Check out the UK TV advert for the game.
In compliment to the music, we also have some of the best sound design since Dead Space. There must be hours of incidental dialogue which you can hear as you walk past members of the public and it’s worth eavesdropping now and then as they can reveal the location of secret passageways or information relevant to a side mission. Once again, it’s the little things that make a difference. For example, a bystander sneezed at one point and in other games it would probably mean he had a biological super weapon up his sleeve. In Human Revolution, he had sneezed because people occasionally have colds.

There are a few issues with Deus Ex Human Revolution but they really are minor annoyances rather than game breakers. The facial animation is rather stiff, making certain characters look like Thunderbird puppets and, at one point, I encountered a small bug when a mech dropped from a helicopter and the graphics engine couldn’t decide where the robot hand landed so it flickered about a bit.

My biggest problem with the game concerns the ending, specifically the last level. It feels a little barren and seems to reuse locations from earlier in the game. It seems as though it was intended to feel unnerving due to the isolation but in practice, the emptiness just made it feel slightly unfinished. I also found it far too easy to defeat the final boss but that was more to do with the way I approached it than any real flaws in design. As with the rest of Human Revolution, the final boss can be approached in a number of different ways. That said, the final monologue is punctuated with real video footage from famines, wars and riots and this makes for an incredibly moving finale.


  • A sumptuous, believable near future world to immerse yourself in.
  • Excellent plot and acting.
  • Can be replayed many times.
  • RPG, FPS and stealth all in one game.


  • Stiff facial animations.
  • Ammo and energy supplies are rather sparse.
  • Boss battles unbalanced, either way to easy or very hard.

It’s obvious how much time Eidos Montreal has spent on Deus Ex: Human Revolution and behind the wonderful design is a solid game with a plot that will keep you guessing. This is a quality product in the same class as Dead Space 2 and Assassin’s Creed: Brotherhood and I’m sure it will be in many of the 2011 awards lists.

Score: 9/10

Reviewed from the PlayStation 3 version of the game.

  1. Delriach
    Since: Jul 2009

    I want this game so badly now :(

    Comment posted on 22/08/2011 at 17:04.
    • Foxhound_Solid
      Is a smart cookie.
      Since: Dec 2009

      I am with you there. Has a metal gear feel to it. Cant wait….

      Comment posted on 22/08/2011 at 20:43.
  2. Rocket_345
    Since: May 2010

    Sounds brilliant although i don’t have the funds to get this right now as i want to renew my Plus subscription. Will definately get it at some point though.

    Comment posted on 22/08/2011 at 17:09.
    • Rocket_345
      Since: May 2010

      Whats the release date for this as i could ask for it as a present if i pass my exams.

      Comment posted on 22/08/2011 at 17:26.
      • FalconRedux
        Since: May 2011

        This Friday (26th August) in the UK.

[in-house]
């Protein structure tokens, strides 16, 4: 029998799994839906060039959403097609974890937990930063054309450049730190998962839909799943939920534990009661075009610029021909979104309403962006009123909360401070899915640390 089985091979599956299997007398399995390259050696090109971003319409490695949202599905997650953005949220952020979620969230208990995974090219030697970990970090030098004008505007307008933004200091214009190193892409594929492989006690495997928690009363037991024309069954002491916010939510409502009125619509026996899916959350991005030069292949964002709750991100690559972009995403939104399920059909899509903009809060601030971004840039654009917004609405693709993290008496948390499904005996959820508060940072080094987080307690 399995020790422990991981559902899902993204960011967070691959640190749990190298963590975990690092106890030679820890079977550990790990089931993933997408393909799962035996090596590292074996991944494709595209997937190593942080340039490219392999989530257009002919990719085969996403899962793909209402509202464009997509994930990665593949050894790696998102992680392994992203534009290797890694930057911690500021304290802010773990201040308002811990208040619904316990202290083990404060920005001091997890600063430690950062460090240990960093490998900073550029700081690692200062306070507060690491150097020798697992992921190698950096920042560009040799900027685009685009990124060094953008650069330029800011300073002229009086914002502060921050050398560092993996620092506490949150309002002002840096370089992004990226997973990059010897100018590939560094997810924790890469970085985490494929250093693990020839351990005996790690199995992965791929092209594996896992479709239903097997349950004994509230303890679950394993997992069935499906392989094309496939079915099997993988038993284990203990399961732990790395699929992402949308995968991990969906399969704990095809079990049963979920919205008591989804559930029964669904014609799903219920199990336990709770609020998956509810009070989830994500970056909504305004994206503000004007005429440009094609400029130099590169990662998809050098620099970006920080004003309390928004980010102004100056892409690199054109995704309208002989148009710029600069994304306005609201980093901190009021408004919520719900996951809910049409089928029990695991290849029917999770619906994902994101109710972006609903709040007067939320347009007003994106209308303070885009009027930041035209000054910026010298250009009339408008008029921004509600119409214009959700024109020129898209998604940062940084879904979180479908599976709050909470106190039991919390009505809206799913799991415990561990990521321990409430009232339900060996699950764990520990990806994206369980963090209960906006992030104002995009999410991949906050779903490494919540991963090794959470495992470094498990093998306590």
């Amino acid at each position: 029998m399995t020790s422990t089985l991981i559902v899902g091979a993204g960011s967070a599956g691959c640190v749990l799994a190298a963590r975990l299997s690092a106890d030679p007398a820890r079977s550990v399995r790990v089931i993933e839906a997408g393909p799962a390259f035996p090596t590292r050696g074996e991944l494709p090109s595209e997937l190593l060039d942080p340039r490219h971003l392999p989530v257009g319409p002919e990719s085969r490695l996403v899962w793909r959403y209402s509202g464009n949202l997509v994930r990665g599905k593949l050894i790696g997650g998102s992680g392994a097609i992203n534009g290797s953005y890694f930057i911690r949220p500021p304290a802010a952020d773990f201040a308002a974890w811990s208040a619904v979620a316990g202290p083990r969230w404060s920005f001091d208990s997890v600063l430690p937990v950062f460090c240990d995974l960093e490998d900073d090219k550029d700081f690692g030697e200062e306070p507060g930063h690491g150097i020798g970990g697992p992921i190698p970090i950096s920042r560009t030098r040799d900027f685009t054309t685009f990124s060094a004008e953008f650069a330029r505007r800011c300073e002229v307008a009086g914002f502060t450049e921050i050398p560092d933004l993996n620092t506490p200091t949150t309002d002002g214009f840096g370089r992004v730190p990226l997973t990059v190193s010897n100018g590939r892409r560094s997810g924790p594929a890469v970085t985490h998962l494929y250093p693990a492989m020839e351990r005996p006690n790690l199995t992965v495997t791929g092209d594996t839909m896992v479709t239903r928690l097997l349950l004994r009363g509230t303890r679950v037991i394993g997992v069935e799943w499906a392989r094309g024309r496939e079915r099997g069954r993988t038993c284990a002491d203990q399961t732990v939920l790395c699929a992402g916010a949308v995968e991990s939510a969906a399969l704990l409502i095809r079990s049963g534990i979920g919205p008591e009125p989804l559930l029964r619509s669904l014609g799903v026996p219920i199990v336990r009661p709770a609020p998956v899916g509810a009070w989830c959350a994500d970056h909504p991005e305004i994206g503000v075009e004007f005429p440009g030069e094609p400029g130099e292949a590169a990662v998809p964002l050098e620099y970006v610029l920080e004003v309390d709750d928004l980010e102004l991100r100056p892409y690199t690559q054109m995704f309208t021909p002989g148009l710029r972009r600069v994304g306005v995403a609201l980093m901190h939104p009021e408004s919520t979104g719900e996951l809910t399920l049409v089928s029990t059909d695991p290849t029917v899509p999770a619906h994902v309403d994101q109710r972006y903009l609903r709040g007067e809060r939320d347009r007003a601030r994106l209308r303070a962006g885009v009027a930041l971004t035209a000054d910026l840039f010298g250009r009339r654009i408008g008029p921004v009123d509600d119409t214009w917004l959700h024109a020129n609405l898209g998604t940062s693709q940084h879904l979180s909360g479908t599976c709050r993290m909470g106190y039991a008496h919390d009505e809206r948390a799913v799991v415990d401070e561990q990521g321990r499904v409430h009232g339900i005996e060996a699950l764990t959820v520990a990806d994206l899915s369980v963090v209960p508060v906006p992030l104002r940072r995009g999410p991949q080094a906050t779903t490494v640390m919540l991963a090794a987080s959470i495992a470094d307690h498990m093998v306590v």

Comment posted on 22/08/2011 at 17:50.
  3. FalconRedux
    Since: May 2011

    Great review, haven’t been this excited about a game for a long time.

    Comment posted on 22/08/2011 at 17:09.
  4. Huddy
    Since: Mar 2011

    Good review. Cyberpunk is back baby!

    Comment posted on 22/08/2011 at 17:10.
  5. yogdog
    Since: Feb 2010

    Right…. Gonna have to find some extra pennies, as this a must buy now.
    Ace review, TC! :)

    Comment posted on 22/08/2011 at 17:10.
    • yogdog
      Since: Feb 2010

      Although, I just feel that if there’s one series that *doesn’t* need multiplayer, it’s the Deus Ex series. It’s about slowly uncovering a global conspiracy and believable worlds, not shooting other people in the face. I don’t really think co-op would be suited as it would detract from the game world, for me.

      Comment posted on 22/08/2011 at 17:16.
      • FalconRedux
        Since: May 2011

        I agree completely with this. I admire them for not trying to force multiplayer into a game that should stand without it (looking at you, Dead Space 2).

        Comment posted on 22/08/2011 at 17:53.
      • xdarkmagician
        Since: May 2009

        Agreed. I also love eidos honestly about not having MP, simply saying that theres alot of great FPS MP games and unless your going to invest enough into MP to take on the CoDs and Battlefields it doesn’t pay to just tack on an MP mode and that it would be better to use those resources to improve the story mode. I personally would rather have one incredible mode instead of two halfed-assed modes.

        Comment posted on 23/08/2011 at 01:09.
  6. GTRsannin
    Since: Nov 2010

    Sounds good can’t wait till Friday

    Comment posted on 22/08/2011 at 17:12.
  7. Kevatron400
    Drake, baby.
    Since: Dec 2008

    Wow, great and glowing review – I’d not even read anything about this game before and now it may have to be bumped up to the top of my must buys. Sounds amazing, thanks for reviewing.

    Comment posted on 22/08/2011 at 17:14.
    • beeje13
      Since: Jan 2010

      Same, this review has put it on my radar.

      Comment posted on 22/08/2011 at 19:46.
    • Roynaldo
      Since: Nov 2008

      absolutely the same as you kev, suddenly jumped from nothing to “F**k, thats another £40 gone”

      Comment posted on 23/08/2011 at 14:36.
  8. job
    Since: Jun 2010

    good review . will pick this up as soon as i finish the splinter cell trilogy.

    Comment posted on 22/08/2011 at 17:15.
  9. threelions_66
    Since: Feb 2011

    The Missus is treating me with this for my Birthday (few days after release), I’ve been looking forward to it for ages now.

    Comment posted on 22/08/2011 at 17:19.
  10. skibadee
    Since: Oct 2009

    great review was hoping my copy got sent today no luck.

    Comment posted on 22/08/2011 at 17:22.
    • skibadee
      Since: Oct 2009

      nice it is the PS3 version as well TC.

      Comment posted on 22/08/2011 at 17:23.